When Eddie and the bear see each other for the first time, they run away.

  1. Has anyone here ever been told not to talk to strangers? (Make sure they are reminded that they still should not talk to strangers.)
  2. What is a stranger?
  3. Are all strangers bad? Why or why not?
  4. Can somebody your own age be a stranger?
  5. Is it ever okay to talk to a stranger? If yes, why? (Remind them that when they first met their teacher, he/she was also a stranger.)
  6. What kind of strangers are usually okay to talk to?
  7. When does somebody stop being a stranger?

Safety

Eddie was afraid of the “scary” forest, and it was not necessarily safe for him to be there all alone. The bear lives in the forest, and for the bear; it is a safe place.

  1. Was it safe for Eddie to be in the forest alone? Why or why not?
  2. Can a place be safe for one person, but not for another? Why or why not?
  3. What makes somewhere a safe place to be?
  4. What makes a place dangerous?
  5. Can a safe place ever change into a dangerous one? How?

Original questions and guidelines for philosophical discussion archived here. Edited June 2020 by The Janet Prindle Institute for Ethics.

Find tips for leading a philosophical discussion on our Resources page.

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Back to All Books Illustrated book cover for Where's My Teddy? featuring a colorful image of a large brown bear in profile, running fast with a yellow teddy bear clutched under his arm. The bear is running through a forest. Download & Print Email Book Module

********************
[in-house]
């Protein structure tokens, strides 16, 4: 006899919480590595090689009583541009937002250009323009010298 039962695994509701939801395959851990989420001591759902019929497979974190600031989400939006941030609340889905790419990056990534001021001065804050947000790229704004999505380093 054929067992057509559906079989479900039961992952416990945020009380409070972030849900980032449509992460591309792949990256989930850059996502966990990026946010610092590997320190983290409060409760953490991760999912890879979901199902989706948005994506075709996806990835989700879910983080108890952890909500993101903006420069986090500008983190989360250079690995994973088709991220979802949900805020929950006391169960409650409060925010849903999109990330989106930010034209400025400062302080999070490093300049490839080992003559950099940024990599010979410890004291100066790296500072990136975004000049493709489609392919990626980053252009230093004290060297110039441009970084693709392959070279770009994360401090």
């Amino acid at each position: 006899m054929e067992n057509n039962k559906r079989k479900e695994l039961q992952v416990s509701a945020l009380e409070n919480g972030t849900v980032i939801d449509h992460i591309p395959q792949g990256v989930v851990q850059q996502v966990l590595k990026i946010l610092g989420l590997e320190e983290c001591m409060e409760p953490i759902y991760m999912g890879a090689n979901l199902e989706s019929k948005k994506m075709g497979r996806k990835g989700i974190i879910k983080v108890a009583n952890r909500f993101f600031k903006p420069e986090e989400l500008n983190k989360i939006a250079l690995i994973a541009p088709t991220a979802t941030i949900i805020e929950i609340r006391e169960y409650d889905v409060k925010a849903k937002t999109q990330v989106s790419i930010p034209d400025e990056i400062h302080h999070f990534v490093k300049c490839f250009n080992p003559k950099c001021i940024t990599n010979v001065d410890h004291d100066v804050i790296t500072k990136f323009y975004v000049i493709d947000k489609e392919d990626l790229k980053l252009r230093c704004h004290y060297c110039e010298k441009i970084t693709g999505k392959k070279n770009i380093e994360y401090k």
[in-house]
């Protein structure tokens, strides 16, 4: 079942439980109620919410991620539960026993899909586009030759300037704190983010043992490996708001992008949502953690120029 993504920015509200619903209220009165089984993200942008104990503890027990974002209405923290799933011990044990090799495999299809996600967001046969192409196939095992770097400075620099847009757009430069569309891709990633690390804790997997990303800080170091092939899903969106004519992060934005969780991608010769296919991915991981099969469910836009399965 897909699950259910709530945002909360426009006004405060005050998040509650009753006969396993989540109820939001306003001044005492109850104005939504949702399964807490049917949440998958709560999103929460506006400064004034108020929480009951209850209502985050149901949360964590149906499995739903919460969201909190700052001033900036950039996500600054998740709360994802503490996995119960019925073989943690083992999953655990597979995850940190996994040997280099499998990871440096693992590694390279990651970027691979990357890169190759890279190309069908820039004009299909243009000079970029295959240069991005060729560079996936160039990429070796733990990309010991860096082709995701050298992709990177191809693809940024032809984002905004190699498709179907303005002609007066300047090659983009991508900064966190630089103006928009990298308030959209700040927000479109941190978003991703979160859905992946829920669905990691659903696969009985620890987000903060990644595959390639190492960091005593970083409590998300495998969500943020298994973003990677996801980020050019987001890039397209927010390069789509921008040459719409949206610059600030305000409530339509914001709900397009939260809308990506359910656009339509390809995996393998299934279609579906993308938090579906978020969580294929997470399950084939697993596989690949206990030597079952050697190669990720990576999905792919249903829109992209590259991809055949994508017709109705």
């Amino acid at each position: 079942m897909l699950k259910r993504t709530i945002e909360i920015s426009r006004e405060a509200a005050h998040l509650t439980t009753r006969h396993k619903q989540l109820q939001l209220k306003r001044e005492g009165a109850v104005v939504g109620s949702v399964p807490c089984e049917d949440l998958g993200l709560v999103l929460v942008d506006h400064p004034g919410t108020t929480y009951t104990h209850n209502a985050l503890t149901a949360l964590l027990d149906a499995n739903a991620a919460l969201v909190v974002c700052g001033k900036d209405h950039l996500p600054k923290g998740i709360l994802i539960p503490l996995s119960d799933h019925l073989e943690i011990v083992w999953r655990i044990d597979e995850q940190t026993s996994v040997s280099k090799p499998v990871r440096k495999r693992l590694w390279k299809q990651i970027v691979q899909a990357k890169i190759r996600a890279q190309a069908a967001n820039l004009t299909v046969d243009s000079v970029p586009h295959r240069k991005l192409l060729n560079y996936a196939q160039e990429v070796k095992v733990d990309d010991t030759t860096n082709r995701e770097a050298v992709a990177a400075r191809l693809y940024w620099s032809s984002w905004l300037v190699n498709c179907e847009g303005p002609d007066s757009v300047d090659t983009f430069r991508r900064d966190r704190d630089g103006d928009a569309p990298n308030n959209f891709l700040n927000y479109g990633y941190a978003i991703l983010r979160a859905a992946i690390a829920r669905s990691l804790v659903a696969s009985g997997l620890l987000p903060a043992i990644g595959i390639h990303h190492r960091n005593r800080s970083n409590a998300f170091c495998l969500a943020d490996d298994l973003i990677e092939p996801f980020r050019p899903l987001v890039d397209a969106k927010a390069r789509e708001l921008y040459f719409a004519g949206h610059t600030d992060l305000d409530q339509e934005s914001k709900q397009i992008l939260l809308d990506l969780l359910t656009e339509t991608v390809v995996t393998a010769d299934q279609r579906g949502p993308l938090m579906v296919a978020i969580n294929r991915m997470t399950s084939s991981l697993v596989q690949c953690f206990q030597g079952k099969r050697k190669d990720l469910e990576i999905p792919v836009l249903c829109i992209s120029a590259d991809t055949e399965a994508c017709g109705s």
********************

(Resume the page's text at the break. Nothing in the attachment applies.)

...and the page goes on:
About the Prindle Institute

As one of the largest collegiate ethics institutes in the country, the Prindle Institute for Ethics’ uniquely robust national outreach mission serves DePauw students, faculty and staff; academics and scholars throughout the United States and in the international community; life-long learners; and the Greencastle community in a variety of ways. In 2019, the Prindle Institute partrnered with Thomas Wartenberg and became the digital home of his Teaching Children Philosophy discussion guides.

Further Resources

Some of the books on this site may contain characterizations or illustrations that are culturally insensitive or inaccurate. We encourage educators to visit the Association for Library Service to Children’s resource guide for talking to children about issues of race and culture in literature. They also have a guide for navigating tough conversations.  PBS Kids’ set of resources for talking to young children about race and racism might also be useful for educators.

Philosophy often deals with big questions like the existence of a higher power or death. Find tips for leading a philosophical discussion on our resources page.